Format reviewed: ZX Spectrum
Publisher: Gremlin Graphics Software Ltd
Developer: Chris Kerry, Shaun Hollingworth, Peter M Harrap and Marco Duroe.
Submitted by: Crispian Driver
Released in the mid 80's when Bruce Lee and Karate Kid films had us all wanting to be like our movie heroes, i went for the lazy option. Yes, I chose to be a martial arts expert on my spectrum.
Set in some far away mystical world, Grandmaster Naijishi wants you to become a ninja, to do this you must pass three tests, if you succeed, you get to fight the main man himself, defeat him and you become a true ninja, enter if you dare… The Way Of The Tiger.
The three tests you had to pass were Unarmed Combat, Pole Fighting and Sword Fighting. You fought a variety of foes from Skeletons and Goblins to Ninjas. Your health came in the form of Endurance and Inner Force, as you got hit, you lost Endurance, once you lost a full circle of Endurance, you lost a point of Inner Force. The less Inner Force you have, the lest powerful your hits are. You gained strength by defeating enemies. You have sixteen moves, the eight directions and your fire button. Your player can also change direction, quite new at the time.
This really is one of the best beat 'em ups on the Spectrum, it really did push the rubber keyed beauty, some people might of missed out on this game, those that did have truly missed out. The most striking thing about it, is the animation, for the time, it's incredible. In the background as you fight, fish jump out of water, ducks swim, logs float down the river, people work and owls fly, this came at a time when most beat em' ups came set against stationary landmarks. The animation was almost distracting. There are fairly decent sound effects and nice enough tune, it is also pretty playable.
There is however one downside, the game came on two cassettes and had to be loaded in different parts, this was certainly a pain, i'm sure emulation can get round this now, so there's no excuse not to experience this classic. We've all wanted to be Bruce Lee, haven't we?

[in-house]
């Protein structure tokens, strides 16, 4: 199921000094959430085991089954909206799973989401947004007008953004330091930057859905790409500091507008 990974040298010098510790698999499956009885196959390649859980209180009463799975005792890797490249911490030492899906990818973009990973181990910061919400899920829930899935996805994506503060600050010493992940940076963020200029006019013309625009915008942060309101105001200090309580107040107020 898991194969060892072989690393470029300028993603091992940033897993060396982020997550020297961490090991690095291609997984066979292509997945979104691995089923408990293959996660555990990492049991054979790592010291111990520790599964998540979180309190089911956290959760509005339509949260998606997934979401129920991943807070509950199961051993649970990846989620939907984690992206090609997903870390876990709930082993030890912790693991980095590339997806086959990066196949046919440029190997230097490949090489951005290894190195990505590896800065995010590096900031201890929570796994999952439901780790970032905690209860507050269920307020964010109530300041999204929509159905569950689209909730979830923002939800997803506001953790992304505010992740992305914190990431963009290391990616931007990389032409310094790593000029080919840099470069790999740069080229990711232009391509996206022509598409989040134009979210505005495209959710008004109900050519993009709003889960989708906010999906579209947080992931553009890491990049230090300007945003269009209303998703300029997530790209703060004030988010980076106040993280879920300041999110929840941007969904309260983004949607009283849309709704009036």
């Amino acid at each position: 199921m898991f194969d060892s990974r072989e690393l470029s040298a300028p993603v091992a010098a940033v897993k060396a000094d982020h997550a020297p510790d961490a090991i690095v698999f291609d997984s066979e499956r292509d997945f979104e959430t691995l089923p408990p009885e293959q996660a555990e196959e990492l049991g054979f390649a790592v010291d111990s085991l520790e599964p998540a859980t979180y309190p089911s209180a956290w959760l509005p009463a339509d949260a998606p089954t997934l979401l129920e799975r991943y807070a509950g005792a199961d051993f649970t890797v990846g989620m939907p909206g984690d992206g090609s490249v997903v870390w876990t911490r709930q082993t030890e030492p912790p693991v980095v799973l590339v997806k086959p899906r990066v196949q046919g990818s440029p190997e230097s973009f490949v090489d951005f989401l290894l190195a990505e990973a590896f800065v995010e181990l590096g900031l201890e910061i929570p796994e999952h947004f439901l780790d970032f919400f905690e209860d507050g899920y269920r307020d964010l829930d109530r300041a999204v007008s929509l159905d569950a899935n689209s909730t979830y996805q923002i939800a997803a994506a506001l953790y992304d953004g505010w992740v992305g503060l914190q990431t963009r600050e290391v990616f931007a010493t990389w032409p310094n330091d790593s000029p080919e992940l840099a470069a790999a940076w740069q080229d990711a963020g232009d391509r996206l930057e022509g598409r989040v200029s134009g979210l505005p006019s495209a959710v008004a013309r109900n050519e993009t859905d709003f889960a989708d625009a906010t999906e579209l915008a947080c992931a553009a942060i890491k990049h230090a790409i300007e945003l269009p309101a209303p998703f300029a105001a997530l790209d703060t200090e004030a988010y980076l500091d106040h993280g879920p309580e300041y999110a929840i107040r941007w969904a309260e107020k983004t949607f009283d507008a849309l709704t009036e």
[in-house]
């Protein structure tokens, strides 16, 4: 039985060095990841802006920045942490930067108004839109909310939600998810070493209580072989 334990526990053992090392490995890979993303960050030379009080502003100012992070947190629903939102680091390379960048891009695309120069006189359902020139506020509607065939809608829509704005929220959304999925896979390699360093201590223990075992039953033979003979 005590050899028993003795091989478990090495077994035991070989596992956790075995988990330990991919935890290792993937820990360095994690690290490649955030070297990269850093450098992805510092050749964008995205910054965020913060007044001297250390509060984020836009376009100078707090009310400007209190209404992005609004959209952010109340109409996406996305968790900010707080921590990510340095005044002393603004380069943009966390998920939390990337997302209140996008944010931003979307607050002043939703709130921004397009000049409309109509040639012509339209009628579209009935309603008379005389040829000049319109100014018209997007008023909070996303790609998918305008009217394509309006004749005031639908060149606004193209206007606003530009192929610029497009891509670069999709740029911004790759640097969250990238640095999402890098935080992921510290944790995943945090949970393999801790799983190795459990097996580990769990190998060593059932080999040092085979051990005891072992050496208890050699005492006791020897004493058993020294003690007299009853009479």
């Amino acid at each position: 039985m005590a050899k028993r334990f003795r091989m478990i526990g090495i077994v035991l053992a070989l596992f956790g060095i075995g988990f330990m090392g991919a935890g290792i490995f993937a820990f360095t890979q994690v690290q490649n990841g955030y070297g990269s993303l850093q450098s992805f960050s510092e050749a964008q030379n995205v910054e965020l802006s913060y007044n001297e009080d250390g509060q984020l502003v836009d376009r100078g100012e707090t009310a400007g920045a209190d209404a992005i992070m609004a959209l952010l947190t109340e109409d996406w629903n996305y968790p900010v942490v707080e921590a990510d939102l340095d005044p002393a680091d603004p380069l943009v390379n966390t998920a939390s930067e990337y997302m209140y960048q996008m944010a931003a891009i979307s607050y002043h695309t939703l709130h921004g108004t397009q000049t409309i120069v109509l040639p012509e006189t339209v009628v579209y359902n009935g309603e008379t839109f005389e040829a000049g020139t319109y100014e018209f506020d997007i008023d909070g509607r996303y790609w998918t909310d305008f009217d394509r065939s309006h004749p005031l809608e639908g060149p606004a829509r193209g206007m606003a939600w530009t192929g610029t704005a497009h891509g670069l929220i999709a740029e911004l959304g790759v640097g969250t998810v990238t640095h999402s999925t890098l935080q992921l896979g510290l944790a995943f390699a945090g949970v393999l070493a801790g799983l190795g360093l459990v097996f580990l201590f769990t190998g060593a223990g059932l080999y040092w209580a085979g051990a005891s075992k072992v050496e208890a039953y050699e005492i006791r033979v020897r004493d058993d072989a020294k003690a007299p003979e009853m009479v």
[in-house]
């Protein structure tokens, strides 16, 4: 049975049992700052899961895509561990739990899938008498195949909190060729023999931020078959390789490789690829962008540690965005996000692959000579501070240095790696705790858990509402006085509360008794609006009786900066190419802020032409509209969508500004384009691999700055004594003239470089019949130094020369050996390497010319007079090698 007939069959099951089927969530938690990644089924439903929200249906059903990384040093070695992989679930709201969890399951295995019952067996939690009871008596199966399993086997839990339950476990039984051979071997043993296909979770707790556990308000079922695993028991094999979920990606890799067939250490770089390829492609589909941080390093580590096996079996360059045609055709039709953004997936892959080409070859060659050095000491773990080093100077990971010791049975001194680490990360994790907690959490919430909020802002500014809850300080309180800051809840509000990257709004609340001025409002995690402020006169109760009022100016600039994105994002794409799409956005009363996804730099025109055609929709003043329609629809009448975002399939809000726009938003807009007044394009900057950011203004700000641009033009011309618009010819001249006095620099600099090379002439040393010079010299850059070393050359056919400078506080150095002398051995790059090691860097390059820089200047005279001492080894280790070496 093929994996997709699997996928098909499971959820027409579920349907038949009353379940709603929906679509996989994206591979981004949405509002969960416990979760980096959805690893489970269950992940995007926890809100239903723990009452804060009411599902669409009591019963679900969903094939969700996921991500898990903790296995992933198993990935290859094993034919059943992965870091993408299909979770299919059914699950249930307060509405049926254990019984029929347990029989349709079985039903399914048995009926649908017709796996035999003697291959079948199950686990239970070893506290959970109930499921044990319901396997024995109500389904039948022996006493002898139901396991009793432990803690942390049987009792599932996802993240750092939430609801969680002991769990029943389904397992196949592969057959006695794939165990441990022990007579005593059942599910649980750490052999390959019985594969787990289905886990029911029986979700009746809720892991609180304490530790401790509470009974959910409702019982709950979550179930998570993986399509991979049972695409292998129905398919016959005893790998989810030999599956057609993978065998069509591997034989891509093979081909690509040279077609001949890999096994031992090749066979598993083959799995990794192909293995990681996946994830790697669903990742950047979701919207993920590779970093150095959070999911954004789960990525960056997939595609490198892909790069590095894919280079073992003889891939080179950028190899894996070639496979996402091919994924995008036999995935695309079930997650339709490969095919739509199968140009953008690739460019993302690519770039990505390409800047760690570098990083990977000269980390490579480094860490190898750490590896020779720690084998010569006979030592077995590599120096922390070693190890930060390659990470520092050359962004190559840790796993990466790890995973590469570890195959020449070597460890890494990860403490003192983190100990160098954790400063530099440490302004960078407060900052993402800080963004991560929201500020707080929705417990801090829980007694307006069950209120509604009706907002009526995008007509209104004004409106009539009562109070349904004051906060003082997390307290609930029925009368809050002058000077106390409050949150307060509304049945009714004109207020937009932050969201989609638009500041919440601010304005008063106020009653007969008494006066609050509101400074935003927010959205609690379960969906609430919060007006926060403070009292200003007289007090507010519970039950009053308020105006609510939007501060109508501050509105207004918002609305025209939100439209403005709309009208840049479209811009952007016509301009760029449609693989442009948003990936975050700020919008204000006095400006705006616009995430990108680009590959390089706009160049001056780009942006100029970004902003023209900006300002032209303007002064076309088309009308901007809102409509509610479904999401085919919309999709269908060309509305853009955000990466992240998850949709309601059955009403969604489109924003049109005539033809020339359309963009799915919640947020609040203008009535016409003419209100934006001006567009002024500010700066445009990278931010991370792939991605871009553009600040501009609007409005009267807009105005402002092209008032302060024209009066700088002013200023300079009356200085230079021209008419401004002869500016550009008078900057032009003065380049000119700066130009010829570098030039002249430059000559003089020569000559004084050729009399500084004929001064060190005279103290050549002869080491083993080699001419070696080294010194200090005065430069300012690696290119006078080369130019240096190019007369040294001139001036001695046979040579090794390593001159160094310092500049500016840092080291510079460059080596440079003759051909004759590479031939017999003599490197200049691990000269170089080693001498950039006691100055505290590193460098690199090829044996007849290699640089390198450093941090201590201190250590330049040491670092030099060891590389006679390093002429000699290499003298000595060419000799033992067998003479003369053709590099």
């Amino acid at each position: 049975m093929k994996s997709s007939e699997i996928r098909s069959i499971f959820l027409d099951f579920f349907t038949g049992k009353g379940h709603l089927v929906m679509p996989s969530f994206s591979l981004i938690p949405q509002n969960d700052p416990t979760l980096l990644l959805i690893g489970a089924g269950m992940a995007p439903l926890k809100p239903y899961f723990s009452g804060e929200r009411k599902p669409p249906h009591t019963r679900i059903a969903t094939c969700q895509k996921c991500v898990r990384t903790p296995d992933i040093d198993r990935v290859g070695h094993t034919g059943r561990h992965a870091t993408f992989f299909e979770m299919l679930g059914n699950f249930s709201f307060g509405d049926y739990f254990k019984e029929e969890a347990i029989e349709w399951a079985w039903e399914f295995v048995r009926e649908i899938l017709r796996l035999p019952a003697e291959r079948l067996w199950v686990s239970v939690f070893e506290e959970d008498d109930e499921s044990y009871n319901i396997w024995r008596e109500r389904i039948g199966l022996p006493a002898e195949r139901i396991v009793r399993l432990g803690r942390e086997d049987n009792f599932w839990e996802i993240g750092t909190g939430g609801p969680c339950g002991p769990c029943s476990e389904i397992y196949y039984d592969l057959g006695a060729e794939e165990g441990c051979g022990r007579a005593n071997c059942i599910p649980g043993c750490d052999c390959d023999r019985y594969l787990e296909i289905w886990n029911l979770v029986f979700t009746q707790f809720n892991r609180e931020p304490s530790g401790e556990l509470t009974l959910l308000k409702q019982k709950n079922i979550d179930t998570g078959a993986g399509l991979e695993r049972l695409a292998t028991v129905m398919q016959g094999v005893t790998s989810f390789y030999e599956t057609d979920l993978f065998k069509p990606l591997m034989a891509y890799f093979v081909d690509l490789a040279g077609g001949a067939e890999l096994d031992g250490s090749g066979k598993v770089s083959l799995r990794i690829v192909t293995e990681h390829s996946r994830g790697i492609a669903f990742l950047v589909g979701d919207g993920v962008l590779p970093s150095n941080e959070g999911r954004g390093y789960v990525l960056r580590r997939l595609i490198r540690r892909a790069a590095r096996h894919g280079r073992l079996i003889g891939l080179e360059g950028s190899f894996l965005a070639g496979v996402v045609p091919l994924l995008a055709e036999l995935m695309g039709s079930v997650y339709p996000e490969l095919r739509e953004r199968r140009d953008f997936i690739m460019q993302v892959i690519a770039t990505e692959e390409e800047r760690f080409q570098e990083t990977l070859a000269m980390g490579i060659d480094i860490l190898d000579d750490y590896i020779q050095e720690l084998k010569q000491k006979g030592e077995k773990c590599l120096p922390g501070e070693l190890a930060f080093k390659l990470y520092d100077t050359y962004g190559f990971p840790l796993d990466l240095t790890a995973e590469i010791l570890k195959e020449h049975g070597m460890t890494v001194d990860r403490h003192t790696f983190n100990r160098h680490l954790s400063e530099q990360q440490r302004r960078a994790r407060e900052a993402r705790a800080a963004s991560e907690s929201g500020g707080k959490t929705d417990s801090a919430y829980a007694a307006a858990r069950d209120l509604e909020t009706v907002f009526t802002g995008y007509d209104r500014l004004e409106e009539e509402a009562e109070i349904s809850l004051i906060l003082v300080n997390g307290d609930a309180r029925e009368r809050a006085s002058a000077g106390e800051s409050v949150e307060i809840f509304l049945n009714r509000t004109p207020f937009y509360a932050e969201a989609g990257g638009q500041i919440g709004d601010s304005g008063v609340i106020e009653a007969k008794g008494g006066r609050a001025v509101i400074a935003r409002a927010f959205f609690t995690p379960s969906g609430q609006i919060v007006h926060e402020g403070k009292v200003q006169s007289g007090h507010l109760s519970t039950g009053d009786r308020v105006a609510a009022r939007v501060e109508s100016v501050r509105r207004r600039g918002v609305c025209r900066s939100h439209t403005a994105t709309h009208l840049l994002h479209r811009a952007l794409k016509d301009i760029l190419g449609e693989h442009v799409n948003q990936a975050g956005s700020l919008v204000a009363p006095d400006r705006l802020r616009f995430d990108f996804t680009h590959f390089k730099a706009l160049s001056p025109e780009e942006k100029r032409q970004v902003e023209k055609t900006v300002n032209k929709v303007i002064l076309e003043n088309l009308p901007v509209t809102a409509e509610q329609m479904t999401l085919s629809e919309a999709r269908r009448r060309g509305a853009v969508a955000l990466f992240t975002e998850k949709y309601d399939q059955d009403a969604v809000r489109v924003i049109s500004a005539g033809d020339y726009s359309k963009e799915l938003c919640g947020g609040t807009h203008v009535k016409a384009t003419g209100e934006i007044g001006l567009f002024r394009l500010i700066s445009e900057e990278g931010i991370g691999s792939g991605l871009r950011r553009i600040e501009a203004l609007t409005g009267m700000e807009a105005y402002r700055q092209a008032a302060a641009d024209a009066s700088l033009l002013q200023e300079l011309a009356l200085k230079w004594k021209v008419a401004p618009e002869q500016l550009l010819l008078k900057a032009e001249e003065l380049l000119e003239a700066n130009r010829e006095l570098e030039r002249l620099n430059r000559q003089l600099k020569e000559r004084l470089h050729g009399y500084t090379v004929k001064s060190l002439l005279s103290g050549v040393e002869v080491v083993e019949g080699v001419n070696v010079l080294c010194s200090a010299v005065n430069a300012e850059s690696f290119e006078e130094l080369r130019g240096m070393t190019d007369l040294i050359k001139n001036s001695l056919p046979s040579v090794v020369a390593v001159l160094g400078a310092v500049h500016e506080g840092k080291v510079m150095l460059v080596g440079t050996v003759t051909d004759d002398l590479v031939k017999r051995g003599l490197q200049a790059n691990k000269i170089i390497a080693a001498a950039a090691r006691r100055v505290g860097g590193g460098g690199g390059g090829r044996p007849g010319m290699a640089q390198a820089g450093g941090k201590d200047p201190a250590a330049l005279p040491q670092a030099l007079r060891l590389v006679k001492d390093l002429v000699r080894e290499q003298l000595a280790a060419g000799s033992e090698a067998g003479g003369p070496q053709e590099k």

Format reviewed: Amstrad CPC
Publisher: Gremlin Graphics
Developer: Gremlin Graphics
Submitted by: Ash H
The Grand Master, Naijisji, has trained you to become a ninja. Before your training is complete, you have three tasks to complete, unarmed combat, pole fighting and samurai sword fighting. You will be tested in these against a variety of enemy. Both you and your enemy have levels of endurance and inner force. Every level of endurance used will deduct a point of inner force. The less inner force you have, the less effective the blow to your opponent is. Loose all of your inner force and you have failed in your test, but defeating enemy can improve your strength.
This game on it's original release came on two tapes, choosing one of the tests meant loading the level in. You had ninja, skeletons and larger beasts to face and you had a ton of moves at your disposal. Without weapons you had various kicks and punches. With either a pole or sword, you could jab, sweep, block and do a head splitter. For a game from 1986, the animation is pretty good, the game itself does lack a little colour. With each task you have a different background. Unarmed combat takes place in a desert, pole fighting is on a log and sword fighting is in a temple.
The way of the tiger is a good challenge, if you are good enough, you face the grand master himself, i never have. Only then will you have earned the right to be a ninja.